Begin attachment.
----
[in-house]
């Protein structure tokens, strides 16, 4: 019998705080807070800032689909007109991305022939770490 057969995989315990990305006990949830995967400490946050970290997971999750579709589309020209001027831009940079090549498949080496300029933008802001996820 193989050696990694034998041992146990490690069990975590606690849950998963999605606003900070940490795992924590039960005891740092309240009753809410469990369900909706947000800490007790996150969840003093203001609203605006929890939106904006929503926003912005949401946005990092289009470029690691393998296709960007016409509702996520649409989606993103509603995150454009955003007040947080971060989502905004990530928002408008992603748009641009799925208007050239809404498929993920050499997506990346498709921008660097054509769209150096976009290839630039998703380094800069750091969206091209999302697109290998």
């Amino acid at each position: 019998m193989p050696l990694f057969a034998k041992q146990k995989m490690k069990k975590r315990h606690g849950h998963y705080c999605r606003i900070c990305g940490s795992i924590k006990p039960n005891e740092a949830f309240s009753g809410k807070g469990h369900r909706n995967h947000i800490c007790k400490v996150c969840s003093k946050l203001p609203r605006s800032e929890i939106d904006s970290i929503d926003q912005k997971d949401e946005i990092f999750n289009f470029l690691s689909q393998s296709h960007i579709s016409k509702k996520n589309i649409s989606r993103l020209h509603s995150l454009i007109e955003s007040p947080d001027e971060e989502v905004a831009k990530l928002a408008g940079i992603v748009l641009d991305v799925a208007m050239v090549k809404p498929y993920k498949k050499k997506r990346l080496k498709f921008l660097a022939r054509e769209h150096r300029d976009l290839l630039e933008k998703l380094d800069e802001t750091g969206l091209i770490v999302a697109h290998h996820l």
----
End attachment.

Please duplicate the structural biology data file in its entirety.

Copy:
[in-house]
């Protein structure tokens, strides 16, 4: 019998705080807070800032689909007109991305022939770490 057969995989315990990305006990949830995967400490946050970290997971999750579709589309020209001027831009940079090549498949080496300029933008802001996820 193989050696990694034998041992146990490690069990975590606690849950998963999605606003900070940490795992924590039960005891740092309240009753809410469990369900909706947000800490007790996150969840003093203001609203605006929890939106904006929503926003912005949401946005990092289009470029690691393998296709960007016409509702996520649409989606993103509603995150454009955003007040947080971060989502905004990530928002408008992603748009641009799925208007050239809404498929993920050499997506990346498709921008660097054509769209150096976009290839630039998703380094800069750091969206091209999302697109290998």
């Amino acid at each position: 019998m193989p050696l990694f057969a034998k041992q146990k995989m490690k069990k975590r315990h606690g849950h998963y705080c999605r606003i900070c990305g940490s795992i924590k006990p039960n005891e740092a949830f309240s009753g809410k807070g469990h369900r909706n995967h947000i800490c007790k400490v996150c969840s003093k946050l203001p609203r605006s800032e929890i939106d904006s970290i929503d926003q912005k997971d949401e946005i990092f999750n289009f470029l690691s689909q393998s296709h960007i579709s016409k509702k996520n589309i649409s989606r993103l020209h509603s995150l454009i007109e955003s007040p947080d001027e971060e989502v905004a831009k990530l928002a408008g940079i992603v748009l641009d991305v799925a208007m050239v090549k809404p498929y993920k498949k050499k997506r990346l080496k498709f921008l660097a022939r054509e769209h150096r300029d976009l290839l630039e933008k998703l380094d800069e802001t750091g969206l091209i770490v999302a697109h290998h996820l």